“They weren’t saying it meanly,” said Stout. “They were saying that I hadn’t met the baby yet, that I wasn’t attached. But even when I was pregnant, Bentley was my whole world. I would never choose myself over him.”


Read the comments at the uOttawa Students For Life website.

Youth Protecting Youth: Silent No More makes an impact

This post was written for Youth Protecting Youth by ypyinfoofficer. It does not necessarily represent the views of NCLN.

Last Monday, March 28th, about 50 people went out of their way to stop in front of the SUB and listen to the stories of three courageous women as they spoke of how abortion has affected each of their lives. The fact that these women were sharing from their own experiences made the presentation quite powerful. A number of students who heard the presentation reflected on what the message meant to them. Kimberlee Graham-Knight, the event’s emcee, had this to share:

I was riveted by the power of all three presenters’ speeches. I find it’s difficult to get first-hand accounts of abortion, because it is not a subject I feel comfortable asking about, nor one that women freely talk about. After the presentation, being a healthcare worker, I asked a colleague for her anonymous experience with women who have had abortions (I was emboldened by the presentation) and she said it was all but universal that these women have extreme difficulties post-procedure. She added that many of them feel few immediate effects, but develop psychological problems even a decade later. This made me think of cigarettes: perhaps I want to smoke, but I should be made aware of the long-term effects.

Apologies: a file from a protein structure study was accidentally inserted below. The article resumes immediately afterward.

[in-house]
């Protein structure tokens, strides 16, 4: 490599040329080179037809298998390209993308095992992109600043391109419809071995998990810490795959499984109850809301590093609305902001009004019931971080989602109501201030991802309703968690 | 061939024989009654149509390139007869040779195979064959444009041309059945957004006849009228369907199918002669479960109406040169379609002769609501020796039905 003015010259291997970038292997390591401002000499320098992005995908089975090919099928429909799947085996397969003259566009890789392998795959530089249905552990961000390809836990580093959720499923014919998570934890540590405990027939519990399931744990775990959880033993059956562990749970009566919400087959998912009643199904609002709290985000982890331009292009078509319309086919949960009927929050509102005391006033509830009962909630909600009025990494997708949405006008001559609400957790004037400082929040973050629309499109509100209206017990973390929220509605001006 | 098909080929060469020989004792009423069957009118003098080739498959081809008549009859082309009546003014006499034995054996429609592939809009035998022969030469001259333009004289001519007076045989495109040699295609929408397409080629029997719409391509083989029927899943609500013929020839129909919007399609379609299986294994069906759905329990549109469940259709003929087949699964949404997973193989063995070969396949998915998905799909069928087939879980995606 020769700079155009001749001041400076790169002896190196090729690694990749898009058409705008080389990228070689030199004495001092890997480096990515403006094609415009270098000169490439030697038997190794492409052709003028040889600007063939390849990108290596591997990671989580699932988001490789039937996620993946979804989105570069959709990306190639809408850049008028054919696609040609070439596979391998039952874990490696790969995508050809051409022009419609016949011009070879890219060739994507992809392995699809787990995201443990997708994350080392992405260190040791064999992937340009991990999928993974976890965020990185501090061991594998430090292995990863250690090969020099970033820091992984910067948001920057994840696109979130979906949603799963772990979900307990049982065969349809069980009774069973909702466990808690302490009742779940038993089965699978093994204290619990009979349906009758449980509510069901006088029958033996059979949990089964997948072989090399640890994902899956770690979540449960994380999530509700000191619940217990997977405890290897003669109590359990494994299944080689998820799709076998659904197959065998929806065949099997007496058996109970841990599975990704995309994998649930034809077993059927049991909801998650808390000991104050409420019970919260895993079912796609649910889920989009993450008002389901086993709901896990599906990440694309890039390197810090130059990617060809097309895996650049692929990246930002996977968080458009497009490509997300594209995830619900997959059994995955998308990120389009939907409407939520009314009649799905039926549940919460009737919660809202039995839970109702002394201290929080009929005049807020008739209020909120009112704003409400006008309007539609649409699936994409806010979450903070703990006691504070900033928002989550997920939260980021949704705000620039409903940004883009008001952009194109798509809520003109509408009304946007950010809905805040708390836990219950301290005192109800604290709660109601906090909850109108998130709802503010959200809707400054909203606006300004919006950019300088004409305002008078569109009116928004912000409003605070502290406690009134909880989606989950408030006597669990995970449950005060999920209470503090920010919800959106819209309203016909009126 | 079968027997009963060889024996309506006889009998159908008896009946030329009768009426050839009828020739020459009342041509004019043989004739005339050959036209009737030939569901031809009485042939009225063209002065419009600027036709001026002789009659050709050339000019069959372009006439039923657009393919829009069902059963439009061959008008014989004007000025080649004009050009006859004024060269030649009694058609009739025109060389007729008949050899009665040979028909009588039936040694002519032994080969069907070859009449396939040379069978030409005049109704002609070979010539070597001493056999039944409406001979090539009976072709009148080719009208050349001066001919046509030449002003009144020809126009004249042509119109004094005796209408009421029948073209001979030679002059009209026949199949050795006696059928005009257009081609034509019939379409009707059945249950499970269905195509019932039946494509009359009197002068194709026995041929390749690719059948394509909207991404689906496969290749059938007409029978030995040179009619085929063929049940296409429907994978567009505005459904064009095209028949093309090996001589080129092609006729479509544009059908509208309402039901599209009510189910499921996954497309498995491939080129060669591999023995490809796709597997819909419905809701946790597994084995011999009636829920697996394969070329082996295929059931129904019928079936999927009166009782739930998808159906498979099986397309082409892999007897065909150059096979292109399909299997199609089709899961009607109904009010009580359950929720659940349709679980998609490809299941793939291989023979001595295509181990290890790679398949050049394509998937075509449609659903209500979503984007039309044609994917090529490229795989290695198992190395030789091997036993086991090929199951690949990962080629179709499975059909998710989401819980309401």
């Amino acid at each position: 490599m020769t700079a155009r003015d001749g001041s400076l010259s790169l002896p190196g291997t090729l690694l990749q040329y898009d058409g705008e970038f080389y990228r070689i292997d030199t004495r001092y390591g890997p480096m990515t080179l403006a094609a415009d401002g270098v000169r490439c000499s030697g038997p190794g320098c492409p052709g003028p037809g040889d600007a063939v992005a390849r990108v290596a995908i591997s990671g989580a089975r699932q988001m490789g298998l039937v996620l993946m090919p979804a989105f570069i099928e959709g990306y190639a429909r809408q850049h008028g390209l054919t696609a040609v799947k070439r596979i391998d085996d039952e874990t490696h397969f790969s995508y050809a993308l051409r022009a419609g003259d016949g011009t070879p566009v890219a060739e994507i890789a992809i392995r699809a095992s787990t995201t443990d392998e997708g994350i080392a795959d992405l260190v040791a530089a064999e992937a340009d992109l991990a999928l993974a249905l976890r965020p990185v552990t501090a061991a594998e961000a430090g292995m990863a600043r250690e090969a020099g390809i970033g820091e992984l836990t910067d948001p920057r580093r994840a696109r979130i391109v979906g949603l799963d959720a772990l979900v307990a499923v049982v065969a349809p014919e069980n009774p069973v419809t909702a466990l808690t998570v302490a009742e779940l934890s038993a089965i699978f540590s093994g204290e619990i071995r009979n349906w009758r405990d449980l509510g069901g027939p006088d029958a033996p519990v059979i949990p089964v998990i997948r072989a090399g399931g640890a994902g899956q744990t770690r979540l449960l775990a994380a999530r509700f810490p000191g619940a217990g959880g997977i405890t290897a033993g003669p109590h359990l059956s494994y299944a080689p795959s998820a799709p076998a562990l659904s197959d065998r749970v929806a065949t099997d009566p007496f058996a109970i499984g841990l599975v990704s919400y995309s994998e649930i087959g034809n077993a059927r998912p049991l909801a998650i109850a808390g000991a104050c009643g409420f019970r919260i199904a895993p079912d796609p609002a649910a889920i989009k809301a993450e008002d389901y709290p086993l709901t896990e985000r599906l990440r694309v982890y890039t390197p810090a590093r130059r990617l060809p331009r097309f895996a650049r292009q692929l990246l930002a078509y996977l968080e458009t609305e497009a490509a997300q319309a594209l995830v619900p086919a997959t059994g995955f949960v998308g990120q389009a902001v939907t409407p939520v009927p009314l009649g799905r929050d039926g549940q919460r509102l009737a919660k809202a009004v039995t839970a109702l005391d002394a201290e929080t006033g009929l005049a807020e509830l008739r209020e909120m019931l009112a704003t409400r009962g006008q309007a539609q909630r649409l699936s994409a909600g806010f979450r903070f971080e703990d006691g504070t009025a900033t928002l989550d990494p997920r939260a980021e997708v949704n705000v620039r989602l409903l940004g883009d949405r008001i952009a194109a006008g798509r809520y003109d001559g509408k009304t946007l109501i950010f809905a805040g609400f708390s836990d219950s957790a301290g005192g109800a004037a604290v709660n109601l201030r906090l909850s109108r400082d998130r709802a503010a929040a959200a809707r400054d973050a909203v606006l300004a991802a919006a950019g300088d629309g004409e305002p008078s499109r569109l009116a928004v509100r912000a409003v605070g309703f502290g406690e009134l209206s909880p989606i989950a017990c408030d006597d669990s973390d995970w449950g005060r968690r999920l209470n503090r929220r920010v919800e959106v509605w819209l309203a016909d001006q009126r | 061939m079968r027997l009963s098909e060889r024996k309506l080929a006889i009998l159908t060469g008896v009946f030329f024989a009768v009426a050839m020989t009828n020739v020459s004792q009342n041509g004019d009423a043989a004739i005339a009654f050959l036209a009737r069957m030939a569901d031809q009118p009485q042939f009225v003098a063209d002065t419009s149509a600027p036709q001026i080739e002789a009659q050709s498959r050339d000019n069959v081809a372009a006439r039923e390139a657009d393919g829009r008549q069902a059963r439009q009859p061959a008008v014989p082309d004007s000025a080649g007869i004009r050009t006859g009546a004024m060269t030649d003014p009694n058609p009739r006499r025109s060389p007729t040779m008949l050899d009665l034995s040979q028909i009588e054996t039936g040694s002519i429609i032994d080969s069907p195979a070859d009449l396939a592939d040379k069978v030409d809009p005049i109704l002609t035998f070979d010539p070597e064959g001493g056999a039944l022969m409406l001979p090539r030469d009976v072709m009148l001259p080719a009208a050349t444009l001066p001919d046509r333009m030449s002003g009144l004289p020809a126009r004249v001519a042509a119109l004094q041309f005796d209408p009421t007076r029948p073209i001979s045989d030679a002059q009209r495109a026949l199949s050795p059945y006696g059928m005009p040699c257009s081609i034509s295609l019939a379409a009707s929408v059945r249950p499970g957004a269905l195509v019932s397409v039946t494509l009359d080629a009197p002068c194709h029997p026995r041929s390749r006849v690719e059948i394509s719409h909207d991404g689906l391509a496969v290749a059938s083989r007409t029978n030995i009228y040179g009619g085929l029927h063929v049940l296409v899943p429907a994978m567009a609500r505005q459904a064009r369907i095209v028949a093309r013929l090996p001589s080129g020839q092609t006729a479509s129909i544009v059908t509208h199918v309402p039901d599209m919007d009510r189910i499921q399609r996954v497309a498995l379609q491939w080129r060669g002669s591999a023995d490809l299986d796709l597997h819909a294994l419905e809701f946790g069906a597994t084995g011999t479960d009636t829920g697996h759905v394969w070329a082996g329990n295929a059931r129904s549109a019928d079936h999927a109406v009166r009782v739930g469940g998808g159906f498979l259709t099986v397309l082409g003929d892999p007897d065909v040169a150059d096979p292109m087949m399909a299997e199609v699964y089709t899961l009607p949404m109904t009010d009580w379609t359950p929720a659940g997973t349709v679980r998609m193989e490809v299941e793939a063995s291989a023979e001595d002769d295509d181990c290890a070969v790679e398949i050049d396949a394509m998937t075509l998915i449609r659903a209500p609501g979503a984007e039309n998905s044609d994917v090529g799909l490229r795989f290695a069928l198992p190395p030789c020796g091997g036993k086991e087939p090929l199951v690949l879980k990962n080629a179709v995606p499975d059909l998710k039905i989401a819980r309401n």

Another student shared this with us after hearing the stories:

The Silent No More Awareness Campaign was a shocking snapshot of life pre and post-abortion. I was surprised to hear that all three speakers chose the abortion unwillingly and out of fear, to mask the shame of admitting they were pregnant. It was particularly numbing to know that one woman’s mother and grandmother drove her to the hospital, exterminating their grandchild and great-grandchild in the process.

 

Although a large number of the students who came to listen to the speakers were pro-life, a large group of other students professing to be pro-choice were also present. One of YPY’s executive members shared this experience after interacting with some students:

I had the privilage of speaking with a number of students throughout the day, some of whom professed to be “pro-choice” and some of whom professed to be pro-life. … Two of the students who had stopped to observe the campaign outside of the library said that they were personally opposed to abortion. After asking them whether or not they were personally opposed to rape, and whether or not they felt they would be placing their subjective morality on someone who was not opposed to rape, they came to understand why abortion is not merely a matter of personal preference or belief. If any human life has value, then all must have equal value and must be protected. 

 We are extremely thankful for the people from Silent No More Awareness Campaign for coming and sharing with us their experiences. Many students were touched and many more went away thinking about the issue and how it not only affects the lives of pre-born children, but all who are involved in the choice of abortion. For more information about the Campaign or more personal testimonies about abortion, see their website here.


Read the comments at the Youth Protecting Youth website.

Youth Protecting Youth: Silent No More Awareness Campaign coming to UVic

This post was written for Youth Protecting Youth by ypyinfoofficer. It does not necessarily represent the views of NCLN.

March 28th, 2:15 PM, Student Union Building, UVic

 

In my experience, one of the most powerful ways that I have come to know and accept certain ideas or messages into my own life is through personal testimony. Learning through the personal testimony of others can be a powerful way to learn how to deal with a personal situation. As a club that seeks to uphold the dignity of all human beings, it is important for us to remember that not only does abortion kill pre-born human beings, but also that it may deeply hurt the people who make that choice.